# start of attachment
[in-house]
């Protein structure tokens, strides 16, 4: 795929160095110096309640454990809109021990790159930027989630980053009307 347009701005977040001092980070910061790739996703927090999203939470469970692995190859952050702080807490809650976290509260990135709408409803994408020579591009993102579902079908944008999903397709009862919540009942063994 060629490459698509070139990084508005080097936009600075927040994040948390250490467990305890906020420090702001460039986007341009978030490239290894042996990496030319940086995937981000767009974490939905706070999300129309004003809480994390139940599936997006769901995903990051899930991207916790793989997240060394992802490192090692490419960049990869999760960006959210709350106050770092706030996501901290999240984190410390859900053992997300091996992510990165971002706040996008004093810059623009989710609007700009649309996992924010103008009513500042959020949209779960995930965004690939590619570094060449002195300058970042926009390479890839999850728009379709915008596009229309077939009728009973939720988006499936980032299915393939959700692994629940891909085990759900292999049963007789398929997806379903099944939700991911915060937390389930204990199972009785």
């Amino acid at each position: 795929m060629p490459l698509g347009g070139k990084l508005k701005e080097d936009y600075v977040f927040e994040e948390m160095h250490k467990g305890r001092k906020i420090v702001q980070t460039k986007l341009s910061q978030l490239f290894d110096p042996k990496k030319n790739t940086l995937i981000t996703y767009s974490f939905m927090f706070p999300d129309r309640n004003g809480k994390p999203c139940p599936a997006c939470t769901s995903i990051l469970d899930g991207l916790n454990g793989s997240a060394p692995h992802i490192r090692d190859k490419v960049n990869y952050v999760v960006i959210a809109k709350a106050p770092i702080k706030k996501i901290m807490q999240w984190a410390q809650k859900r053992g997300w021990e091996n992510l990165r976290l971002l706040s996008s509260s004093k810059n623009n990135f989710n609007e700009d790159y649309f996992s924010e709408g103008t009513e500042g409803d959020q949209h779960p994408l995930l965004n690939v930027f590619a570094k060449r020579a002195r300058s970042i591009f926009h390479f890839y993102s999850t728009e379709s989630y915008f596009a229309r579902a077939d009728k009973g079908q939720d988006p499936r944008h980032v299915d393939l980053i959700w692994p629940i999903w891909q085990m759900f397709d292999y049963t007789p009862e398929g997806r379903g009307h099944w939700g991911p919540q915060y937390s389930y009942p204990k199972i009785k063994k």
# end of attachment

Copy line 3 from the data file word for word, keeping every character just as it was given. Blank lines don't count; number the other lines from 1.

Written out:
């Amino acid at each position: 795929m060629p490459l698509g347009g070139k990084l508005k701005e080097d936009y600075v977040f927040e994040e948390m160095h250490k467990g305890r001092k906020i420090v702001q980070t460039k986007l341009s910061q978030l490239f290894d110096p042996k990496k030319n790739t940086l995937i981000t996703y767009s974490f939905m927090f706070p999300d129309r309640n004003g809480k994390p999203c139940p599936a997006c939470t769901s995903i990051l469970d899930g991207l916790n454990g793989s997240a060394p692995h992802i490192r090692d190859k490419v960049n990869y952050v999760v960006i959210a809109k709350a106050p770092i702080k706030k996501i901290m807490q999240w984190a410390q809650k859900r053992g997300w021990e091996n992510l990165r976290l971002l706040s996008s509260s004093k810059n623009n990135f989710n609007e700009d790159y649309f996992s924010e709408g103008t009513e500042g409803d959020q949209h779960p994408l995930l965004n690939v930027f590619a570094k060449r020579a002195r300058s970042i591009f926009h390479f890839y993102s999850t728009e379709s989630y915008f596009a229309r579902a077939d009728k009973g079908q939720d988006p499936r944008h980032v299915d393939l980053i959700w692994p629940i999903w891909q085990m759900f397709d292999y049963t007789p009862e398929g997806r379903g009307h099944w939700g991911p919540q915060y937390s389930y009942p204990k199972i009785k063994k």